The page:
Code generator for binding C++ APIs to Ruby with no sweat.
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rarity.rb

README.md

Rarity

Code generator for binding C++ APIs to Ruby with no sweat. Rarity consists of a few header files you will need to include in your project and a script that will generate your bindings by checking out a YAML file containing your bindings description.

Warning: this software hasn't been nearly tested enough to be declared stable. It is not recommended for production use. You are very much encouraged to participate the testing effort by sending feedback and bug reports.

Usage

By default, you need to go into your project's directory and execute the following (replacing $RARITY_PATH with the path to the rarity.rb script)

  ruby $RARITY_PATH/rarity.rb

This will create a rarity-bindings.cpp file in the current directory that you will need to link to your project. You will also have to add the include directory $RARITY_PATH/include and link with a Ruby library.

You can also specify your own input directory and output file like this:

  ruby $RARITY_PATH/rarity.rb --input directory --output file.cpp

There's also a third option that allows you to create a Ruby module that will wrap all the bindings:

  ruby $RARITY_PATH/rarity.rb --input directory --output file.cpp --module MyRubyBindings

How to generate bindings for a class ?

The first thing to do is to add a component called 'RarityClass' to the class using inheritence. Any class that needs to be used from both C++ and Ruby must include this component. After including the component, our code will look like this:

./my_class.hpp

class MyClass : public RarityClass
{
public:
  MyClass(const std::string& name) : RarityClass("MyClass"), name(name)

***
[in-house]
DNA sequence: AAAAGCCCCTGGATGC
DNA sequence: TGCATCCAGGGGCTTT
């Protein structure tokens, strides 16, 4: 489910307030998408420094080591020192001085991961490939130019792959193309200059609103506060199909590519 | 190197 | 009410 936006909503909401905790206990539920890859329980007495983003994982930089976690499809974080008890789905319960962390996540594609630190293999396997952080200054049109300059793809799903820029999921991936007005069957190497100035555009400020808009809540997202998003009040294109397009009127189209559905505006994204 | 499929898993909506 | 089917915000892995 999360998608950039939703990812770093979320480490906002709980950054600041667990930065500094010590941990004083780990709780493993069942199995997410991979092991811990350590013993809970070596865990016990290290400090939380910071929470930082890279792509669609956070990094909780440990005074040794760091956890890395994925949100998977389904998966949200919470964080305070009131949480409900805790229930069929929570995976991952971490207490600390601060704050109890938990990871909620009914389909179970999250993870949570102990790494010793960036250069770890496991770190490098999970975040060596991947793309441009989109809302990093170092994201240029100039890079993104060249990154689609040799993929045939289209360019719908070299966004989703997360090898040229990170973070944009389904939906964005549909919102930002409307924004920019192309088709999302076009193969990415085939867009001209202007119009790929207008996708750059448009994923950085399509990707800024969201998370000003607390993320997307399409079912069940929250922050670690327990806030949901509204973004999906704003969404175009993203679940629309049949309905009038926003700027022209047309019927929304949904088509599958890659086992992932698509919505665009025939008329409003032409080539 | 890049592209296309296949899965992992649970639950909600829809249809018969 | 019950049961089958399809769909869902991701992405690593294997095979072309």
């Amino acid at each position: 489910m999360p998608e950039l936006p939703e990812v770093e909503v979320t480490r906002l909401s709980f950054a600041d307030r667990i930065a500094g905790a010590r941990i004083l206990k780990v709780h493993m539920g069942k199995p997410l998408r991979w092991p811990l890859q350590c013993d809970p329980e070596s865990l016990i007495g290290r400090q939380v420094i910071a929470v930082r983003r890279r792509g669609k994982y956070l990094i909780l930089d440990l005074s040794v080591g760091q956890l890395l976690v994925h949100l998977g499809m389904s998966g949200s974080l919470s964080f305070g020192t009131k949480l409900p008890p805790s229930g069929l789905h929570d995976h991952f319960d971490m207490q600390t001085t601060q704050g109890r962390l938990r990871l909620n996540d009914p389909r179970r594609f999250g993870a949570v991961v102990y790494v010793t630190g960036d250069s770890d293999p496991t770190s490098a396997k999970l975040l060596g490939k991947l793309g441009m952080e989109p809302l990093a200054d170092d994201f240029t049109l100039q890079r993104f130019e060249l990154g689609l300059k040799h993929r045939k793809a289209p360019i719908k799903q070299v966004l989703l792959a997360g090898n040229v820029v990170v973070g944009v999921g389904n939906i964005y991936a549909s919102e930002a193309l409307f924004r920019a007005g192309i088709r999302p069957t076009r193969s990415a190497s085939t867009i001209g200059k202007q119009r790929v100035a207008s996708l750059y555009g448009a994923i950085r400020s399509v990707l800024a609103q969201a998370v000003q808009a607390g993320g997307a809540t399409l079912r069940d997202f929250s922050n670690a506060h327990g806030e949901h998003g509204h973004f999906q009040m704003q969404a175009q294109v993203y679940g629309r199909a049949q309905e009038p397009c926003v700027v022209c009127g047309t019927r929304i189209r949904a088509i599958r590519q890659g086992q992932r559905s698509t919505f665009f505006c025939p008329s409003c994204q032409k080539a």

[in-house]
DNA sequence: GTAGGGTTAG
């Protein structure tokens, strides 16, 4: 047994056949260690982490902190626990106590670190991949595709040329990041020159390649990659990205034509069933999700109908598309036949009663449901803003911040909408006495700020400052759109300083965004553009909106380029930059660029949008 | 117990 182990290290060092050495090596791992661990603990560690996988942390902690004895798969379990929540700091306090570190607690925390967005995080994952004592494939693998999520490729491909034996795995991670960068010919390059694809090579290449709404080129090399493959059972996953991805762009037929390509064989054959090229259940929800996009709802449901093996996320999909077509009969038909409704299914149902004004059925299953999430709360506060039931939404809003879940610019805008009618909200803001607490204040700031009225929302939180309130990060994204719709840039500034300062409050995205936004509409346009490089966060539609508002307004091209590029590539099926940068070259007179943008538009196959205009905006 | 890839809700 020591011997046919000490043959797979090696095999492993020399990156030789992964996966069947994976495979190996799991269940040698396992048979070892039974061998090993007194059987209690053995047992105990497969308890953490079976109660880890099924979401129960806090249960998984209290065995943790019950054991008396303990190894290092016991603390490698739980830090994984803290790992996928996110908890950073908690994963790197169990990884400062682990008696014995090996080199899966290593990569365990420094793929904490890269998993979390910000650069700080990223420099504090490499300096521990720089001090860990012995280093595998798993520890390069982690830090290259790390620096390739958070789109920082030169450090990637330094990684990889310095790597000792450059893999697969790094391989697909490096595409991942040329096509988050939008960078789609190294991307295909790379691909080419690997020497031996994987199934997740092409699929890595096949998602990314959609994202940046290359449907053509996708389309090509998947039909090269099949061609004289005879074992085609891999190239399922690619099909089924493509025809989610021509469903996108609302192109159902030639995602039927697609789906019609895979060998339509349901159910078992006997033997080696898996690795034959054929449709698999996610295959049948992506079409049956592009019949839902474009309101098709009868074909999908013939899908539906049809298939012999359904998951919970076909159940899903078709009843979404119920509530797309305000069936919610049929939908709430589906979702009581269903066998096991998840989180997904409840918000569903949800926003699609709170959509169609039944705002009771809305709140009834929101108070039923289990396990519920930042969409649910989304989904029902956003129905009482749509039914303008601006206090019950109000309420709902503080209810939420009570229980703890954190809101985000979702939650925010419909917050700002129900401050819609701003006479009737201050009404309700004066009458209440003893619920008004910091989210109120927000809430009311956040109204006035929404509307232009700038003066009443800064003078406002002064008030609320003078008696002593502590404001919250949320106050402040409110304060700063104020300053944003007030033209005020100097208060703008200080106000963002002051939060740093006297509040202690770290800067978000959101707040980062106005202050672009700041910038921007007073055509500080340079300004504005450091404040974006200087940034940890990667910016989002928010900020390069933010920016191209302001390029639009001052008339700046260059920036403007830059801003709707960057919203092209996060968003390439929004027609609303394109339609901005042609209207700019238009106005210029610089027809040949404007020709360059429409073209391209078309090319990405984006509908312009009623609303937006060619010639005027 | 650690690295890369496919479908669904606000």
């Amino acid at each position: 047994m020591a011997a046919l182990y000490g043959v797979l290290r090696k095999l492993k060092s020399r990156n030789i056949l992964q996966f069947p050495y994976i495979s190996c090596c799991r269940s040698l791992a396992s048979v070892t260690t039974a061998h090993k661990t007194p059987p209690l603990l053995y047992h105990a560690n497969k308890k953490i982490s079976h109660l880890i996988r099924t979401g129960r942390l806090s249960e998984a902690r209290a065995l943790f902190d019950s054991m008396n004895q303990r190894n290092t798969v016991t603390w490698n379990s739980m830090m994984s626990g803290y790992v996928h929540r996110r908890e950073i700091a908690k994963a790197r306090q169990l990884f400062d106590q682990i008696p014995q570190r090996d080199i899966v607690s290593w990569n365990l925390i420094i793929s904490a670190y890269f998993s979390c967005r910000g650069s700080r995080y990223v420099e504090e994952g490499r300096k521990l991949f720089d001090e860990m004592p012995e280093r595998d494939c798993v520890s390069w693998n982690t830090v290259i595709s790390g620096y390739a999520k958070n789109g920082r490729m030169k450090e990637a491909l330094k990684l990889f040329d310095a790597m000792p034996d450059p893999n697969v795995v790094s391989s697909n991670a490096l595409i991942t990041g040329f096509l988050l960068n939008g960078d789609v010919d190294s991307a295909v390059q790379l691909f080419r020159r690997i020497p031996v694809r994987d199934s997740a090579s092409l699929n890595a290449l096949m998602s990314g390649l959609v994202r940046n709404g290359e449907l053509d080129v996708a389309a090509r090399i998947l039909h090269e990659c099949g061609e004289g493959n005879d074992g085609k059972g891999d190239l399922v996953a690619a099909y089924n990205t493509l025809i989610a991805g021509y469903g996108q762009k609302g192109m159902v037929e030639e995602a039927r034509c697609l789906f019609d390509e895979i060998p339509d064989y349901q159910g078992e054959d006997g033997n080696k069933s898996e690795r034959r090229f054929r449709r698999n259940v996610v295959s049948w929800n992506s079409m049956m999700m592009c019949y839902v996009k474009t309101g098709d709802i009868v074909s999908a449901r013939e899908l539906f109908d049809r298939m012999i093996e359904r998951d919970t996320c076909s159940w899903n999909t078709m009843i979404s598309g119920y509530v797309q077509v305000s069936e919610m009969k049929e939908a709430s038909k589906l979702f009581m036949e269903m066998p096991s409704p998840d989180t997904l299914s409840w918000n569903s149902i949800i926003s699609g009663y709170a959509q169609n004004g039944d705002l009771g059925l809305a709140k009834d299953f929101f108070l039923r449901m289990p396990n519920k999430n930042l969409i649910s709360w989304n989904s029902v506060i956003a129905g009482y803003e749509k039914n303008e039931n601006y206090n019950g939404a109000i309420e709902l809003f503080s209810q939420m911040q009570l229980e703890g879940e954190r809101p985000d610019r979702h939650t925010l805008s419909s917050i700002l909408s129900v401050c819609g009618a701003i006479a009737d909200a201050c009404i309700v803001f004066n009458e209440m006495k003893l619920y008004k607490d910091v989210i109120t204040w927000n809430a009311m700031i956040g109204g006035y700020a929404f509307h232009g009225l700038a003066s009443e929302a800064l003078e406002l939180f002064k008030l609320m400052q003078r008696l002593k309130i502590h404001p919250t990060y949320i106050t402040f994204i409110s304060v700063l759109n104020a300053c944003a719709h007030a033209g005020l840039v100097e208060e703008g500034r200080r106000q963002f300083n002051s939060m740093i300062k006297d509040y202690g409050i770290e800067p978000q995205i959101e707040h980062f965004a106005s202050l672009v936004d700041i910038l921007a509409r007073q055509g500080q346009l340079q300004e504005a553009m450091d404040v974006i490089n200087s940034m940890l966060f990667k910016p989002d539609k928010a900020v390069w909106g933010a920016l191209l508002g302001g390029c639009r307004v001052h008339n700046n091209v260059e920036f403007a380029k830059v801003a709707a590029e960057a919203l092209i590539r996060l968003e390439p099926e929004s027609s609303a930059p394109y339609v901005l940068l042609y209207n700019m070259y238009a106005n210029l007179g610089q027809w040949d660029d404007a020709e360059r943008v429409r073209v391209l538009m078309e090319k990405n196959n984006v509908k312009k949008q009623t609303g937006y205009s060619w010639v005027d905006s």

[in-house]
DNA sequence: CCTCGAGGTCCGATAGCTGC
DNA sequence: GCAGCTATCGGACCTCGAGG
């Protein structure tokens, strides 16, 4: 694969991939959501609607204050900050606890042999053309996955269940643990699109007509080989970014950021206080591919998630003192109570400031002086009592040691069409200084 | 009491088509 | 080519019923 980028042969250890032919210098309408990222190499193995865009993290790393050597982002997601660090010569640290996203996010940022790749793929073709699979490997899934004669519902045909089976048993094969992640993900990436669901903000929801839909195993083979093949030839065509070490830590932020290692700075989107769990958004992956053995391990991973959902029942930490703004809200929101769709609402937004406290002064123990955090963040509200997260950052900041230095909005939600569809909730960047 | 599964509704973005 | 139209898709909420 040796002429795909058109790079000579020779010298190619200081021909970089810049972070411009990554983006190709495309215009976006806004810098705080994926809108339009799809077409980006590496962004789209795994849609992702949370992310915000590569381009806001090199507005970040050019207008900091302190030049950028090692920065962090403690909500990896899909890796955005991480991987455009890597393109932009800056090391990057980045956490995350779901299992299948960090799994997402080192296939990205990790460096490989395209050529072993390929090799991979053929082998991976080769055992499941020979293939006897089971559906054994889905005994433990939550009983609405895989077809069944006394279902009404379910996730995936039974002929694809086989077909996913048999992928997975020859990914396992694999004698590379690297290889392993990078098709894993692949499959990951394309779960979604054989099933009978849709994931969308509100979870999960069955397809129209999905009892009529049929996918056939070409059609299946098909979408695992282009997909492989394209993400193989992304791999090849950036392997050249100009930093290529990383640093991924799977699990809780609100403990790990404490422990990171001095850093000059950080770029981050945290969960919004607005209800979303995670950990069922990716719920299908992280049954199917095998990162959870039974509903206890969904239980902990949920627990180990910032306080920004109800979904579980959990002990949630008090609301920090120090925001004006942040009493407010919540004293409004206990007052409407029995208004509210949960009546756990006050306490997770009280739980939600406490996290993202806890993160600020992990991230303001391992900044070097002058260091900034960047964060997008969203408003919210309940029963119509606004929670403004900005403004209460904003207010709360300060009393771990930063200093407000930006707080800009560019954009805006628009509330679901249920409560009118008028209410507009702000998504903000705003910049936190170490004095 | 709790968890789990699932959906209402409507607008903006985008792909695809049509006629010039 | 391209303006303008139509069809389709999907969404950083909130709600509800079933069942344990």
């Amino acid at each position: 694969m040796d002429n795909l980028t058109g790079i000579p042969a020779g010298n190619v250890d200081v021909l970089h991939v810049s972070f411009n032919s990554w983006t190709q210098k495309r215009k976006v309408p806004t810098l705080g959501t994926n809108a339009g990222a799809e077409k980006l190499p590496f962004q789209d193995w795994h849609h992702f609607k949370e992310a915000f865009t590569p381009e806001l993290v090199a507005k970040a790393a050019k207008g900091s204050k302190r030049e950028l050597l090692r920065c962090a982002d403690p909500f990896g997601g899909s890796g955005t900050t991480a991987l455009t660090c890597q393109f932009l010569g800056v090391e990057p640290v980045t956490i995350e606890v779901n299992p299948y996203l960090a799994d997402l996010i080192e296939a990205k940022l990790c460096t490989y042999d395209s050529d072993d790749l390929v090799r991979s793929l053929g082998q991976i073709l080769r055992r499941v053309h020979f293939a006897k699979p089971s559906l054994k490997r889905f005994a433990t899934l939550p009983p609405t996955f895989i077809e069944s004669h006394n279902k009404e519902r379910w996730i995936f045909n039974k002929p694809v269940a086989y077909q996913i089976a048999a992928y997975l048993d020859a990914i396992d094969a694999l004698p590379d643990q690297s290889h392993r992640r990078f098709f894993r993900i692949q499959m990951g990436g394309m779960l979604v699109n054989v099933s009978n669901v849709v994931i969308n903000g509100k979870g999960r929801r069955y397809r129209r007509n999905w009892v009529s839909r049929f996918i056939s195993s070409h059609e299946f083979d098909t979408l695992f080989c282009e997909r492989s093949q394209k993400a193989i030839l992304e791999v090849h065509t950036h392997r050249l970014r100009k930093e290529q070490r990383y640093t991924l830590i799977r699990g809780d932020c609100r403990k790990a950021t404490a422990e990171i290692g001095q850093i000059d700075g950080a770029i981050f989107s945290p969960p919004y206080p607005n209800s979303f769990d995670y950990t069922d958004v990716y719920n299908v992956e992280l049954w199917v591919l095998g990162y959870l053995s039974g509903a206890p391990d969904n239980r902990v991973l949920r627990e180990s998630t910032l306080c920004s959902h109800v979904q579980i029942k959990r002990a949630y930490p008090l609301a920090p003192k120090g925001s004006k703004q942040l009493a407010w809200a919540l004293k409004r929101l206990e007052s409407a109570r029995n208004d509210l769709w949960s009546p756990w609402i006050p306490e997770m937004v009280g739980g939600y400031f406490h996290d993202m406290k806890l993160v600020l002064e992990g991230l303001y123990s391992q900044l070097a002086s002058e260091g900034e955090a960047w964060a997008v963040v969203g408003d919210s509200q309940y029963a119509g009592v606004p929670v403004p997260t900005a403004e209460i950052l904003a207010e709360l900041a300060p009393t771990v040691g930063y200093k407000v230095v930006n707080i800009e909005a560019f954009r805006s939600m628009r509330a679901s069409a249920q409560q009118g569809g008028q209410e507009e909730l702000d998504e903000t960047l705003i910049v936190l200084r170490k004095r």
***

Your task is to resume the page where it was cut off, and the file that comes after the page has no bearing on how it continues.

{}

  const std::string& GetName() const
  {
    return (name);
  }
  
 void SetName(const std::string& str)
 {
   name = str;
 }
 
 static void ClassMethod(void)
 {
   std::cout << "Executing Class Method" << std::endl;
 }

private:
  std::string name;
};    

Notice that your constructor needs to call RarityClass's constructor, which takes as parameter the name of the Ruby class that will be bound with this class.

Now to the actual binding part. For Rarity to generate the bindings, you will need to create a binding YAML file that will look like this:

./bindings-myclass.yml

MyClass:
  include: 'myclass.hpp' # The path to the file including your class
  methods:
    initialize: # The 'initialize' method will call the C++ constructor.
      params:
        - std::string
      return: void
    GetName:
      return: std::string
    SetName:
      params:
        - std::string
      return: void
    ClassMethod:
      static: true # If the method uses the static qualifier, you must set this flag to true.
      return: void

The Rarity script will recursively look for YAML files whose names start with 'bindings-', so your YAML file must begin with those characters (e.g.: bindings-myclass.yml).

How to use the bindings from a C++ application?

Rarity also comes with a set of tools for easily using the bindings. A few objects allow you to use Ruby objects from C++ and handle exceptions properly. Let's write a Ruby script and C++ main function using our previous bindings: